“It’s important to know, if you’re taking credit cards or you have a system where you store any type of sensitive information with clients, you’re vulnerable,” he went on. “We’ve seen them target people who wouldn’t think they’d be typical targets, and your best course of action is to protect yourself as best you can, and that would include looking into cyber insurance.”
Costs Pile Up
According to the Philadelphia Insurance Companies, the average cost of a data breach is $204 per lost record, with more than half of such costs attributable to lost customers and the associated public-relations expenses to rebuild an organization’s reputation.
That’s one reason why cyber insurance policies cover two distinct classes of loss: first-party and third-party.
First-party coverages include loss resulting from damage to or corruption of electronic data and computer programs; income reimbursement during the period of restoration of the computer system; customer notification, regulatory fines and penalties, and public-relations expenses; and reimbursement for extortion expenses, among others. Third-party coverages, on the other hand, include legal liability for financial damage and privacy violations involving customers, employees, and other third parties.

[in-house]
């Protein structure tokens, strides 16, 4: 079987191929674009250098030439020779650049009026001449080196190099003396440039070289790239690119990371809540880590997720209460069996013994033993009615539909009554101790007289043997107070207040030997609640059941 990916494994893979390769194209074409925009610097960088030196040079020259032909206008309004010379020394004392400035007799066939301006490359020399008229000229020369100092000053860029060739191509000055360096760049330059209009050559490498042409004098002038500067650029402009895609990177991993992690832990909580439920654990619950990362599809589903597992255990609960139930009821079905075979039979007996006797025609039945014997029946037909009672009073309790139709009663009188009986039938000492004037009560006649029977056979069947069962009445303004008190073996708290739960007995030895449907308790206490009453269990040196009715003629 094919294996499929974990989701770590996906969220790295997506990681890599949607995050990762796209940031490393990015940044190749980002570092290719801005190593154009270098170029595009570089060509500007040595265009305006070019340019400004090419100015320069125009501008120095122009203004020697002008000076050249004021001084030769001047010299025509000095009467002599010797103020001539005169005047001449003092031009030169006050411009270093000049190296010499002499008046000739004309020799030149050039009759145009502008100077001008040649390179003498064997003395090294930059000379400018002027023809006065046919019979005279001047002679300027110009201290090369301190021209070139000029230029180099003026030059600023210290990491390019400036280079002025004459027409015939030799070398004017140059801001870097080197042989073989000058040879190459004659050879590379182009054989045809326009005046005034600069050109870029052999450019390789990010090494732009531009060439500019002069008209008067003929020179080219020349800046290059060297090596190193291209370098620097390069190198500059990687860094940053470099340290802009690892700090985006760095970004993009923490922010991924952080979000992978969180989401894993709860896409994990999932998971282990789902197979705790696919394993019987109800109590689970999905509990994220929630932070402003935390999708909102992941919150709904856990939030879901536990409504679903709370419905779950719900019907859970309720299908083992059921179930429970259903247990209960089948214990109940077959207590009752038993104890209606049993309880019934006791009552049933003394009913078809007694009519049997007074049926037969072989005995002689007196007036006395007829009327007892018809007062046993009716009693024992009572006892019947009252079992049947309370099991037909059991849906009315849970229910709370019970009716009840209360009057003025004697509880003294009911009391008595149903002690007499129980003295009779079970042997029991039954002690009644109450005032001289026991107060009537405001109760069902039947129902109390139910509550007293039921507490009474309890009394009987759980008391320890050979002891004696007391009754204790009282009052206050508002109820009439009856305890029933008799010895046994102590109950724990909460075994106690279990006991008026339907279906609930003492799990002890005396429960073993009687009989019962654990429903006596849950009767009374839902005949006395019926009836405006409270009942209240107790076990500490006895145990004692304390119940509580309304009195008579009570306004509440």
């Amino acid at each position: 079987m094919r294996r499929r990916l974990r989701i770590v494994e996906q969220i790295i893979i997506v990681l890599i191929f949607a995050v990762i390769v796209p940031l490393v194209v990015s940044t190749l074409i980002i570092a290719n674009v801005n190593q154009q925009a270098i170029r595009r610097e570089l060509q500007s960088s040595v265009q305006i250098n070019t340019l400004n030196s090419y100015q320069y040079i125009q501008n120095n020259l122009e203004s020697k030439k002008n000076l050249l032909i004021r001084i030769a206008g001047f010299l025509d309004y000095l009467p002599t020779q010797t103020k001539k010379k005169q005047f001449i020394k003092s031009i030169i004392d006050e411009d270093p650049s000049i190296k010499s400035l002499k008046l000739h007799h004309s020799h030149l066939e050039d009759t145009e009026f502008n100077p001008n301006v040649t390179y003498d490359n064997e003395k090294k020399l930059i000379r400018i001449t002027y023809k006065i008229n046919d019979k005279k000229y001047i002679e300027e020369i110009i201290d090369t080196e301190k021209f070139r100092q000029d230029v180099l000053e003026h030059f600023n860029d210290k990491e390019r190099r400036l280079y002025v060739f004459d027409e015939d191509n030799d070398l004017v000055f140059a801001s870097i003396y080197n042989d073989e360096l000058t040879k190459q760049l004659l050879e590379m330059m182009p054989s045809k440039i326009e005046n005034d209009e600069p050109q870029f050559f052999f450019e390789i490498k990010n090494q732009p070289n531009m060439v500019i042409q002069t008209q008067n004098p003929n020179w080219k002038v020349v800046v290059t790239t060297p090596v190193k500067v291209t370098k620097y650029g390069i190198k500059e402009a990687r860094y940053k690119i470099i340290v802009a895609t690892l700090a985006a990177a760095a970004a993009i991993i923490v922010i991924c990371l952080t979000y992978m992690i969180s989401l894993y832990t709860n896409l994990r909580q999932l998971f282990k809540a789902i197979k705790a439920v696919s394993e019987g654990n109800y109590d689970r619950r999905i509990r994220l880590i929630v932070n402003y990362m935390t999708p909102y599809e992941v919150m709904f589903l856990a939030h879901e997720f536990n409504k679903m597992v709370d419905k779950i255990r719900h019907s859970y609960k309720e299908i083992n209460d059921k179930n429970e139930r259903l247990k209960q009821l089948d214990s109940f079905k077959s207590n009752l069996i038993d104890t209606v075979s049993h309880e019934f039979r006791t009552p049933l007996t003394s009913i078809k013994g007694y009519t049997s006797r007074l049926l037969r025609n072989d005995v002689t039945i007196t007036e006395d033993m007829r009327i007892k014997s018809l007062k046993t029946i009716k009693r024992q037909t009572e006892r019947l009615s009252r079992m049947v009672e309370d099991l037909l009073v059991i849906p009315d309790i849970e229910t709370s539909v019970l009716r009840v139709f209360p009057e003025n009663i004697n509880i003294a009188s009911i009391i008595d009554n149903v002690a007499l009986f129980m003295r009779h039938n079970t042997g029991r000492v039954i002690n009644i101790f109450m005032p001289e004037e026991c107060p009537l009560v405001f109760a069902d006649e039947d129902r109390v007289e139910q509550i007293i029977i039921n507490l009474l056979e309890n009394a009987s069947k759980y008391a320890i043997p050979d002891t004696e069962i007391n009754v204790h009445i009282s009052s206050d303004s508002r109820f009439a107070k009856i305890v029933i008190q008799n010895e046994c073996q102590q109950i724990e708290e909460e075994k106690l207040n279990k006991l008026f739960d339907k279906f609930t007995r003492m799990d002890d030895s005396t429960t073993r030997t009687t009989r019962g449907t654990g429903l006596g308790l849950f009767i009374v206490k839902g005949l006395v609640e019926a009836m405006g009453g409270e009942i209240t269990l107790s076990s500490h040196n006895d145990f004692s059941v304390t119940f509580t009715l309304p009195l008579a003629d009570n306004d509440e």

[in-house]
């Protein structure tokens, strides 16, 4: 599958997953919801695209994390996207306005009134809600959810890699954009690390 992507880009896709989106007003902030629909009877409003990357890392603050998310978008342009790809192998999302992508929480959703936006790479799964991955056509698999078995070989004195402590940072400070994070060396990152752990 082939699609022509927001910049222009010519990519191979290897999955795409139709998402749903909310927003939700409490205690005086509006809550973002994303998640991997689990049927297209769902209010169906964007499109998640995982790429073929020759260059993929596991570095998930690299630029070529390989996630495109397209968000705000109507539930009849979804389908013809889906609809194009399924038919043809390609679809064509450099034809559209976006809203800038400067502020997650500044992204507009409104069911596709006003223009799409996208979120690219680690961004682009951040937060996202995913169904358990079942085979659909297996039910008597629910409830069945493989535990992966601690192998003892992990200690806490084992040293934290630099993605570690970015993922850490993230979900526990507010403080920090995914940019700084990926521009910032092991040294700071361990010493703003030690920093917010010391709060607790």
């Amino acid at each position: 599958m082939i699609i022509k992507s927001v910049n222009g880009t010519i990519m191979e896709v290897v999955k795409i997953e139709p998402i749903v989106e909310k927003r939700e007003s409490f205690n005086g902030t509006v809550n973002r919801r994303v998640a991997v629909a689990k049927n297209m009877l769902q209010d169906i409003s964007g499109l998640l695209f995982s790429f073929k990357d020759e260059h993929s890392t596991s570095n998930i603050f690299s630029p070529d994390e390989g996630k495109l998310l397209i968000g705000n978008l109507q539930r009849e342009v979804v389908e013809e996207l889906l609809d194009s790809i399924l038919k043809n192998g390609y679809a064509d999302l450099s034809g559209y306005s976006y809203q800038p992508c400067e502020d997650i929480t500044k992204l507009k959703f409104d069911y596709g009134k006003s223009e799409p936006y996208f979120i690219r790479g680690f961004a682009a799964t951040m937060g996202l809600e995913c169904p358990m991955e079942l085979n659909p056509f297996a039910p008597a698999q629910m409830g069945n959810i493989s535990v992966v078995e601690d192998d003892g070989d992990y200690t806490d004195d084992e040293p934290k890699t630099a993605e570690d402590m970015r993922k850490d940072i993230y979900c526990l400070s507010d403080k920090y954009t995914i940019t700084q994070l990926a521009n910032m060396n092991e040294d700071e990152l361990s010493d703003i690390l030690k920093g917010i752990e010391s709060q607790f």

“Network-security liability is a coverage that will provide defense and settlement costs in the event a third-party claimant sues the insured over a failure to secure their own computer system,” Dowd explained.
“If you’re taking credit cards or you have a system where you store any type of sensitive information with clients, you’re vulnerable.”
But he warned that these expenses can total much more than the client anticipates. In fact, insurers often include sublimits on certain specific types of losses, and it’s up to the insured party to purchase higher limits.
“A lot of insurance companies give a certain amount, say $50,000, toward notifying people they’ve been hacked. But the notification costs alone, depending on the size of the client book, could be more than that. Then there’s the cost to rebuild data, the cost to secure their network … a lot of things go into cyber insurance that people don’t always consider.”
Rivers agreed. “Within the insurance industry, a lot of carriers have thrown in some smaller sublimits that weren’t there in the past. But you can always buy more, up to what you want.”
It’s easy to see why they would. The Philadelphia Insurance Companies lists many breaches over the past several years that affected thousands of customers, like the international hacking group that gained access to the computerized cash registers of a restaurant chain and stole the credit-card information of 5,000 customers, starting a flood of fraudulent purchases around the world.
Or an employee of a Massachusetts rehabilitation center who improperly disposed of 4,000 client records that contained Social Security numbers, credit- and debit-card account numbers, names, addresses, telephone numbers, and sensitive medical information. The center settled the claim with the state and agreed to pay fines and penalties as well as extending $890,000 in customer redress funds for credit monitoring on behalf of the victims.